Understanding and Managing IBS and CIC in the Primary Care Setting

(Download includes CME accreditation material)

Topic Information

Target Audience

This activity has been designed to meet the educational needs of primary care providers, physician assistants, and nurse practitioners involved in the care of patients with irritable bowel syndrome (IBS) and chronic idiopathic constipation (CIC).

Educational Objectives

Upon completion of this activity, participants should be better able to:

Describe the burden of IBS and CIC on patients and the health care system

Discuss new and emerging diagnostic strategies and therapies for IBS and CIC

Describe the evidence base regarding the efficacy and safety of conventional and newer therapies for IBS and CIC

Differentiate among newer therapies for IBS and CIC with regard to pharmacology, efficacy, safety, and tolerability

Physician Accreditation Statement

This activity has been planned and implemented in accordance with the accreditation requirements andpolicies of the Accreditation Council for Continuing Medical Education through the joint providership of the University of Cincinnati and the Gi Health Foundation. The University of Cincinnati is accredited by the ACCME to provide continuing medical education for physicians.

Credit Designation

The University of Cincinnati designates this activity for a maximum of 1.0 AMA PRA Category 1 Creditâ„¢. Physicians should claim only the credit commensurate with the extent of their participation in the activity.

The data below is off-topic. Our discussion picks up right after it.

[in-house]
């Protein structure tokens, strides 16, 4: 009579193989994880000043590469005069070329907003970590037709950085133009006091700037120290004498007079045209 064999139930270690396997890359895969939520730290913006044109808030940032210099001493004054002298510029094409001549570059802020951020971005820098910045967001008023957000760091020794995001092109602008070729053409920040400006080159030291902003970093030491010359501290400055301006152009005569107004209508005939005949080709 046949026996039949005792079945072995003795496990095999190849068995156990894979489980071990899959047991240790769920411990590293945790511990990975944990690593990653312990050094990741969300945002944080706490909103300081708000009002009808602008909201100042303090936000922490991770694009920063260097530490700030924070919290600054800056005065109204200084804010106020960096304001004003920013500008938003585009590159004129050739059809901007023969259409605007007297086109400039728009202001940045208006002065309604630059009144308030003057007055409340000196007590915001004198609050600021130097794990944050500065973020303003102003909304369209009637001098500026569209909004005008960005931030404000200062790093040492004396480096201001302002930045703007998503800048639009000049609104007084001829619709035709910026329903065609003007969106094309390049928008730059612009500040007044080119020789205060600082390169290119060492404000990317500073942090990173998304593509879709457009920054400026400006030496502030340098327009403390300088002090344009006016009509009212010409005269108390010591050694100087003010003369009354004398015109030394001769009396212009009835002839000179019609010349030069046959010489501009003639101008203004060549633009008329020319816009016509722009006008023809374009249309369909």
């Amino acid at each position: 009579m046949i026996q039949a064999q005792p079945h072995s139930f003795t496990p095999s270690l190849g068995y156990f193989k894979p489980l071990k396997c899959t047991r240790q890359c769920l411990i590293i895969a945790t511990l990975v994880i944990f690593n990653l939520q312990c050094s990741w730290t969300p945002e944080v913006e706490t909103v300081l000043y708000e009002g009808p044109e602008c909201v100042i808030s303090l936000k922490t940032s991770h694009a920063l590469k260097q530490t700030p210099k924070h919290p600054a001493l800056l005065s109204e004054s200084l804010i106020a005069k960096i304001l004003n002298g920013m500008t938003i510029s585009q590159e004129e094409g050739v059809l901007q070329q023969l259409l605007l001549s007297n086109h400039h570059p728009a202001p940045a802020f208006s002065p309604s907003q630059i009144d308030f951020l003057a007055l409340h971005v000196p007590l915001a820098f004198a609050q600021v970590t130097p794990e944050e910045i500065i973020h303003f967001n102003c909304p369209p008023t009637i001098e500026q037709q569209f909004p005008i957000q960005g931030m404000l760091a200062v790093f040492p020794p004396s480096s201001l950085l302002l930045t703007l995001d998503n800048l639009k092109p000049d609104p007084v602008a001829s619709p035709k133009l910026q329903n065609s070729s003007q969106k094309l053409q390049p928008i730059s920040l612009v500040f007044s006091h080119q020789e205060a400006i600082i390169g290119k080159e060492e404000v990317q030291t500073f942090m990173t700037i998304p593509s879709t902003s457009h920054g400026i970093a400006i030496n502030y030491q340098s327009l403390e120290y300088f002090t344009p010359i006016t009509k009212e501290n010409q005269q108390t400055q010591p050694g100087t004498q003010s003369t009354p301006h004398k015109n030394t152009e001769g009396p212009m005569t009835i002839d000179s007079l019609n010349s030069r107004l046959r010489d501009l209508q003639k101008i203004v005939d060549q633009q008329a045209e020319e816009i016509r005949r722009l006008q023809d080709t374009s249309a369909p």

Release Date: May 1, 2018Expiration Date: May 31, 2019

Physician Disclosure Statement

All faculty and staff involved in the planning or presentation of continuing education activities provided by the University of Cincinnati are required to disclose to the audience any real or apparent commercial financial affiliations related to the content of the presentation or enduring material. Full disclosure of all commercial relationships must be made in writing to the audience prior to the activity.

All additional planning committee members, Gi Health Foundation staff, and the University of Cincinnati staff have no relationships to disclose.


This supplement is supported by Supported by educational grants from Allergan, Inc., Commonwealth Diagnostics International, Inc., Ironwood Pharmaceuticals, Inc., and Salix Pharmaceuticalsan educational grant from Pfizer, Inc.

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